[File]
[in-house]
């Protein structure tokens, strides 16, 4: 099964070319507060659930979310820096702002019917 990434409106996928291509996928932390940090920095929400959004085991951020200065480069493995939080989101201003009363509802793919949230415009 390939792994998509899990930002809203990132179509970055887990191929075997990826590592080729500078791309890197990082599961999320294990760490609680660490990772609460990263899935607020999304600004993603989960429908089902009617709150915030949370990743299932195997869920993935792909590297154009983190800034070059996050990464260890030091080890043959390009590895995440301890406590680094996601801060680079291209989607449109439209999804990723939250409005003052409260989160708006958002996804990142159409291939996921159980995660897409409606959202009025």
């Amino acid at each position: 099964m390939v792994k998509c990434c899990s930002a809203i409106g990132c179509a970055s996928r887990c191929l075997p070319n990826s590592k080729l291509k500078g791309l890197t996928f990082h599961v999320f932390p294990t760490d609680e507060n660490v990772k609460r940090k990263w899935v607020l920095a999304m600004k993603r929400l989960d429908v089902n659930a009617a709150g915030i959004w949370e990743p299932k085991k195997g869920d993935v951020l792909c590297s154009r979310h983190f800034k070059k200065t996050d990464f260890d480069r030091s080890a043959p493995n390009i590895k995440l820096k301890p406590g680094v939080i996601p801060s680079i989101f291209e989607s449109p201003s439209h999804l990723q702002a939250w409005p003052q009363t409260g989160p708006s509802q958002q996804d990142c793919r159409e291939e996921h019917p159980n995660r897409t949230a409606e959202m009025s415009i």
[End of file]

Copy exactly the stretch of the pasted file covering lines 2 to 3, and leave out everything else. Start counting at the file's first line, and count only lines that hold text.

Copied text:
């Protein structure tokens, strides 16, 4: 099964070319507060659930979310820096702002019917 990434409106996928291509996928932390940090920095929400959004085991951020200065480069493995939080989101201003009363509802793919949230415009 390939792994998509899990930002809203990132179509970055887990191929075997990826590592080729500078791309890197990082599961999320294990760490609680660490990772609460990263899935607020999304600004993603989960429908089902009617709150915030949370990743299932195997869920993935792909590297154009983190800034070059996050990464260890030091080890043959390009590895995440301890406590680094996601801060680079291209989607449109439209999804990723939250409005003052409260989160708006958002996804990142159409291939996921159980995660897409409606959202009025």
């Amino acid at each position: 099964m390939v792994k998509c990434c899990s930002a809203i409106g990132c179509a970055s996928r887990c191929l075997p070319n990826s590592k080729l291509k500078g791309l890197t996928f990082h599961v999320f932390p294990t760490d609680e507060n660490v990772k609460r940090k990263w899935v607020l920095a999304m600004k993603r929400l989960d429908v089902n659930a009617a709150g915030i959004w949370e990743p299932k085991k195997g869920d993935v951020l792909c590297s154009r979310h983190f800034k070059k200065t996050d990464f260890d480069r030091s080890a043959p493995n390009i590895k995440l820096k301890p406590g680094v939080i996601p801060s680079i989101f291209e989607s449109p201003s439209h999804l990723q702002a939250w409005p003052q009363t409260g989160p708006s509802q958002q996804d990142c793919r159409e291939e996921h019917p159980n995660r897409t949230a409606e959202m009025s415009i």